A basic concept of wireless power is shown in Figure 1. Simple low-power wireless-charging systems such as electric toothbrushes often operate in an “open-loop” configuration and may not be well regulated at the receiver output. The charging source simply generates a continuous ac excitation on the primary coil. When the portable device is placed on it, power is applied to the load to charge the internal battery.
An open-loop unregulated system may be acceptable for low output-power levels of, say, less than 1 W. However, at higher power levels, it becomes both wasteful and inefficient, generating lots of heat. Unlike the open-loop approach used in simple wireless-power applications, an intelligent wireless-power system has microcontrollers on both receive (RX) and transmit (TX) side circuits (Fig. 2).
The transmitter doesn’t generate output power unless it knows that a valid receiver is placed on it. Therefore, if a transmit pad is plugged in with nothing sitting on it, very little power is wasted.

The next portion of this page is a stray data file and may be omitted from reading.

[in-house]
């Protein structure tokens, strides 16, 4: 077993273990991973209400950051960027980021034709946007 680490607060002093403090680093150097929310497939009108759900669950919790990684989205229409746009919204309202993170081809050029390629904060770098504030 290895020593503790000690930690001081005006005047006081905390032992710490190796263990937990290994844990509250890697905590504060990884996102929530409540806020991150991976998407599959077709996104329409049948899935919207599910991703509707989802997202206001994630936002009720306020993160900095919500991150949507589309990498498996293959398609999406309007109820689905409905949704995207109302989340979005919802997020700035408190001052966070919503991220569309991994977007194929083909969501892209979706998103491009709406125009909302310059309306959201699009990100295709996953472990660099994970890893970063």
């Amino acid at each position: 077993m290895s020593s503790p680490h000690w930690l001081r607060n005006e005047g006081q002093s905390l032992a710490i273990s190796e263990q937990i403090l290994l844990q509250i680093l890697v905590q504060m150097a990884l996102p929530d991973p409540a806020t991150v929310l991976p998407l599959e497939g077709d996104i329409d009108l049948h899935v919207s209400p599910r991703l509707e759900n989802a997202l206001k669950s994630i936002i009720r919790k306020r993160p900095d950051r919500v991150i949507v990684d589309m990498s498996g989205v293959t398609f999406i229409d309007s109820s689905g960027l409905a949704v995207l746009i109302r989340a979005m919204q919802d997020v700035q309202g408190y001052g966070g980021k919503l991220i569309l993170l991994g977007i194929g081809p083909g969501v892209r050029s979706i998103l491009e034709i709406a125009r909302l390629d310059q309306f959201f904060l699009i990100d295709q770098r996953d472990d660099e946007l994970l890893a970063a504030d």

When placing a valid (recognized) device on the charging pad (or table), the transmitter only delivers the level of output required, as requested by the receive controller based on the needed load-current level. Feedback is provided from the receiver back to the transmitter back through the same inductive coupling as the forward power transfer (“in-band” communication). Alternatively, it may be in the form of a dedicated separate communication link such as Bluetooth (“out-of-band” communication).
For a more detailed introduction to the basic concepts of wireless power, see reference 1. References 2-7 provide additional system design guidelines for wireless-power implementations.
- Sengupta & Johns, “Universally compatible wireless power using the Qi protocol,” Low-Power Design, October 1, 2011
- Tahar Allag, “Test and troubleshoot a wireless power receiver,” Application Report (SLUA724), August 2014 Instruments
- Johns, Antonacci, and Siddabatula, “Designing a Qi-compliant receiver coil for wireless power systems,” Analog Applications Journal (SLYT479), 3Q 2012
- Tahar Allag, “Layout Guidelines for wireless power receiver,” Application Report (SLUA710), June 2014
- Ilya Kovarik, “Building a wireless power transmitter,” Application Report (SLUA635A), August 2012
- Jing Ye, “NVDC charging design considerations,” Video Tutorial.
- Norelis Medina, 10W Wireless power system lab demo, Video